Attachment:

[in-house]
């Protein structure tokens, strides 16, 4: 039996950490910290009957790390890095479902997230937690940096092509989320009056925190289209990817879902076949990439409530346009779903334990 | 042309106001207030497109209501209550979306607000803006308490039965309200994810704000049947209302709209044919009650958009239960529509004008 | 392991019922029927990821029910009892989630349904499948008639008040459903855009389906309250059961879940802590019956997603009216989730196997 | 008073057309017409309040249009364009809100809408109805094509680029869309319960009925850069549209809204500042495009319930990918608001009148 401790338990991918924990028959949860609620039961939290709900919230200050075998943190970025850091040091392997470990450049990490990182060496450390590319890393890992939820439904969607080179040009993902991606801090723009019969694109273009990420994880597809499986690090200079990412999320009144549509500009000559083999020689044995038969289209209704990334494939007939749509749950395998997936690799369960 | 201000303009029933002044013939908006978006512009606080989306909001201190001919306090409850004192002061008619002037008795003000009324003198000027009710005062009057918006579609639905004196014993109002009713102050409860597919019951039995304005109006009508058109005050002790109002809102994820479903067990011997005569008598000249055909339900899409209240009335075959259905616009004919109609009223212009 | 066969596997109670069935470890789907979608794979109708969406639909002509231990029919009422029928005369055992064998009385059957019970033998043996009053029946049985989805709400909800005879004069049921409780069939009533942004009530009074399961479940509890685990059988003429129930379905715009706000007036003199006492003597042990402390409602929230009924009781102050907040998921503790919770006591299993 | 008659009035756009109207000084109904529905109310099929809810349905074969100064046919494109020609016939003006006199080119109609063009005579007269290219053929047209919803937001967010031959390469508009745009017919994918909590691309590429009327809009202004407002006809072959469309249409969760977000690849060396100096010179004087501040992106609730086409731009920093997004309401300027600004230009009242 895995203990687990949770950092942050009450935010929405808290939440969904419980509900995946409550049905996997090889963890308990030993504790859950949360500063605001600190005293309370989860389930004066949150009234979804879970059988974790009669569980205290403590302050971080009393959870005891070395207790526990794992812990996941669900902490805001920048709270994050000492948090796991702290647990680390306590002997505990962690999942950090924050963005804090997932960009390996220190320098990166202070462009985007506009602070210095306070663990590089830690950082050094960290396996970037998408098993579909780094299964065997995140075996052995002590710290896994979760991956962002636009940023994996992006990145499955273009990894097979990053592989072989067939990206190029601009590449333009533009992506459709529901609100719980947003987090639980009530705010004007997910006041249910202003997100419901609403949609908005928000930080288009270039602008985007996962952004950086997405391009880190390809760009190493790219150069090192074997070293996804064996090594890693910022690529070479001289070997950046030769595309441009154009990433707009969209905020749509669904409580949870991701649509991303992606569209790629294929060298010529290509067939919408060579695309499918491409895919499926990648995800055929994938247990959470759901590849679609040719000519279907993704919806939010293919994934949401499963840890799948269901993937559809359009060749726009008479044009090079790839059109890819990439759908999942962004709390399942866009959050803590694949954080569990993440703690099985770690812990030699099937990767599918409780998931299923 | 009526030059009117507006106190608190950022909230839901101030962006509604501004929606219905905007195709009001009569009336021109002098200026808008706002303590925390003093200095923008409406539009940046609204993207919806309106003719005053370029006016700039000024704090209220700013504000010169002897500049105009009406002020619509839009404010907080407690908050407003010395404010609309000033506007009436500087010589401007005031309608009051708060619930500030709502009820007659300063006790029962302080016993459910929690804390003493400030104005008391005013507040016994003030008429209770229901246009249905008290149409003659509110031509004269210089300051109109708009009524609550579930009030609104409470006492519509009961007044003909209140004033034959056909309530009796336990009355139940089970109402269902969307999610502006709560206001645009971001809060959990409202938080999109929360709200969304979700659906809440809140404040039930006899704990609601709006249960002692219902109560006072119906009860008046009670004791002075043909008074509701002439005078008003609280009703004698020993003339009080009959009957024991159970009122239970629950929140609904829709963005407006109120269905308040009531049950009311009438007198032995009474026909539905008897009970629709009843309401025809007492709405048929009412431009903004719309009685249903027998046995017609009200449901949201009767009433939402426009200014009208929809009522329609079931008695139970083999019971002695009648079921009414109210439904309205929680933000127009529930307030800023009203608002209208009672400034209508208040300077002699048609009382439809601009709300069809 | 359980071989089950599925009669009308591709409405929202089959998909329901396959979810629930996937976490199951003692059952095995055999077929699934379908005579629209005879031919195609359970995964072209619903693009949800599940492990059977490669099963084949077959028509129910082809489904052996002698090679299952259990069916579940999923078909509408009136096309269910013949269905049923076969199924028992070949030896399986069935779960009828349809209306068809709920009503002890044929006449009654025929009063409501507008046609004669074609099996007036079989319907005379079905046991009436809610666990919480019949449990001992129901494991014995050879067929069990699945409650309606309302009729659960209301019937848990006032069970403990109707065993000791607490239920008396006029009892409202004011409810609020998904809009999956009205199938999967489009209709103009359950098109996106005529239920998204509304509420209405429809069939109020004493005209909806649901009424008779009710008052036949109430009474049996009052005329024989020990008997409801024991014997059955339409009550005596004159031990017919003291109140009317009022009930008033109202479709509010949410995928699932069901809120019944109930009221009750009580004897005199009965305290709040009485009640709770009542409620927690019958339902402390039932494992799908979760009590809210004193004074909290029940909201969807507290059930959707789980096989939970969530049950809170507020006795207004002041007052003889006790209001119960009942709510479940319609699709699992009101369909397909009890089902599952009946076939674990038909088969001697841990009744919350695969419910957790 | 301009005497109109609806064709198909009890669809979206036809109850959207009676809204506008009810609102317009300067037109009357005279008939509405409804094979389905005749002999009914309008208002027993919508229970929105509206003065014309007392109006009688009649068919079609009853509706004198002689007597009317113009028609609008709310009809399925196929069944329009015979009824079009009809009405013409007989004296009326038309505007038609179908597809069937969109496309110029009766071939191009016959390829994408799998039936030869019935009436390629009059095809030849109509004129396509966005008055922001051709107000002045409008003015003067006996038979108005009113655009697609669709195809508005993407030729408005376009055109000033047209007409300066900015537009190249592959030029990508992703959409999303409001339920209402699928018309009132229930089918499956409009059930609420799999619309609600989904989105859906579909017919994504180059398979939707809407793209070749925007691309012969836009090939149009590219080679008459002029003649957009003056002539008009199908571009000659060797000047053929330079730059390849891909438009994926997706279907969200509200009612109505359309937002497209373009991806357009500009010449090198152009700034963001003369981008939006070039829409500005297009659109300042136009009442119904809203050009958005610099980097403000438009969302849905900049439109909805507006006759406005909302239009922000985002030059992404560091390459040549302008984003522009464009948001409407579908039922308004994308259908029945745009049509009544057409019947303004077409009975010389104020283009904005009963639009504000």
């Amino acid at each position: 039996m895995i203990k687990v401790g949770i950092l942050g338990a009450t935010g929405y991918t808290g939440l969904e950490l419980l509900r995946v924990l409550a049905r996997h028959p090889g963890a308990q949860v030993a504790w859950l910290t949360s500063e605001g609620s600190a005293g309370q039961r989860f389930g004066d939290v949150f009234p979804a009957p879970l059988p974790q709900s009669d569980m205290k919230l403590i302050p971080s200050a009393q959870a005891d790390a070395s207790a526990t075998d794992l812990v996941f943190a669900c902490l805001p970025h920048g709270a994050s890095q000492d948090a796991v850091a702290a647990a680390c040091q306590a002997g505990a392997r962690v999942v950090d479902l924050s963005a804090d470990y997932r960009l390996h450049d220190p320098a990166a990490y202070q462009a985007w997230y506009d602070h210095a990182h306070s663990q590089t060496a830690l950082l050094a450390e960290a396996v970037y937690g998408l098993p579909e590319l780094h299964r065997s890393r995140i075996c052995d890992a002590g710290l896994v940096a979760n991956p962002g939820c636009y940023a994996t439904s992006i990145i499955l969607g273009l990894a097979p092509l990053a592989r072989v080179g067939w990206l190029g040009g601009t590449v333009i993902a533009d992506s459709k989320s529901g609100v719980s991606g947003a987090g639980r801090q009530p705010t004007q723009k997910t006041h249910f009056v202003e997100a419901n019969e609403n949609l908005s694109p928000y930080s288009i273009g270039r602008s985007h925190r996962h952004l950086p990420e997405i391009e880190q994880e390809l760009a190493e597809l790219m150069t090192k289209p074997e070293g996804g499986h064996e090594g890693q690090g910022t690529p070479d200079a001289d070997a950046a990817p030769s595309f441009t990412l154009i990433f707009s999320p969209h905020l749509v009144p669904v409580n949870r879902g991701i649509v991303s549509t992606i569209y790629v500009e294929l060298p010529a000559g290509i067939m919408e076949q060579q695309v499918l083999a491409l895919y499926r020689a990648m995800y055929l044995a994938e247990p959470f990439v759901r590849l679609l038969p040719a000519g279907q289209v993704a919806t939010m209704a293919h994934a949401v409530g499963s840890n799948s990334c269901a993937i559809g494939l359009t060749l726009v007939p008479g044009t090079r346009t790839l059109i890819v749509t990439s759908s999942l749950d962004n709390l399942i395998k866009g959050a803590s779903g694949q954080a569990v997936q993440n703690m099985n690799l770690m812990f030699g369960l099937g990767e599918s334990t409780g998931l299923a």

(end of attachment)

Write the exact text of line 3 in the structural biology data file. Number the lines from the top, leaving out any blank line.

């Amino acid at each position: 039996m895995i203990k687990v401790g949770i950092l942050g338990a009450t935010g929405y991918t808290g939440l969904e950490l419980l509900r995946v924990l409550a049905r996997h028959p090889g963890a308990q949860v030993a504790w859950l910290t949360s500063e605001g609620s600190a005293g309370q039961r989860f389930g004066d939290v949150f009234p979804a009957p879970l059988p974790q709900s009669d569980m205290k919230l403590i302050p971080s200050a009393q959870a005891d790390a070395s207790a526990t075998d794992l812990v996941f943190a669900c902490l805001p970025h920048g709270a994050s890095q000492d948090a796991v850091a702290a647990a680390c040091q306590a002997g505990a392997r962690v999942v950090d479902l924050s963005a804090d470990y997932r960009l390996h450049d220190p320098a990166a990490y202070q462009a985007w997230y506009d602070h210095a990182h306070s663990q590089t060496a830690l950082l050094a450390e960290a396996v970037y937690g998408l098993p579909e590319l780094h299964r065997s890393r995140i075996c052995d890992a002590g710290l896994v940096a979760n991956p962002g939820c636009y940023a994996t439904s992006i990145i499955l969607g273009l990894a097979p092509l990053a592989r072989v080179g067939w990206l190029g040009g601009t590449v333009i993902a533009d992506s459709k989320s529901g609100v719980s991606g947003a987090g639980r801090q009530p705010t004007q723009k997910t006041h249910f009056v202003e997100a419901n019969e609403n949609l908005s694109p928000y930080s288009i273009g270039r602008s985007h925190r996962h952004l950086p990420e997405i391009e880190q994880e390809l760009a190493e597809l790219m150069t090192k289209p074997e070293g996804g499986h064996e090594g890693q690090g910022t690529p070479d200079a001289d070997a950046a990817p030769s595309f441009t990412l154009i990433f707009s999320p969209h905020l749509v009144p669904v409580n949870r879902g991701i649509v991303s549509t992606i569209y790629v500009e294929l060298p010529a000559g290509i067939m919408e076949q060579q695309v499918l083999a491409l895919y499926r020689a990648m995800y055929l044995a994938e247990p959470f990439v759901r590849l679609l038969p040719a000519g279907q289209v993704a919806t939010m209704a293919h994934a949401v409530g499963s840890n799948s990334c269901a993937i559809g494939l359009t060749l726009v007939p008479g044009t090079r346009t790839l059109i890819v749509t990439s759908s999942l749950d962004n709390l399942i395998k866009g959050a803590s779903g694949q954080a569990v997936q993440n703690m099985n690799l770690m812990f030699g369960l099937g990767e599918s334990t409780g998931l299923a």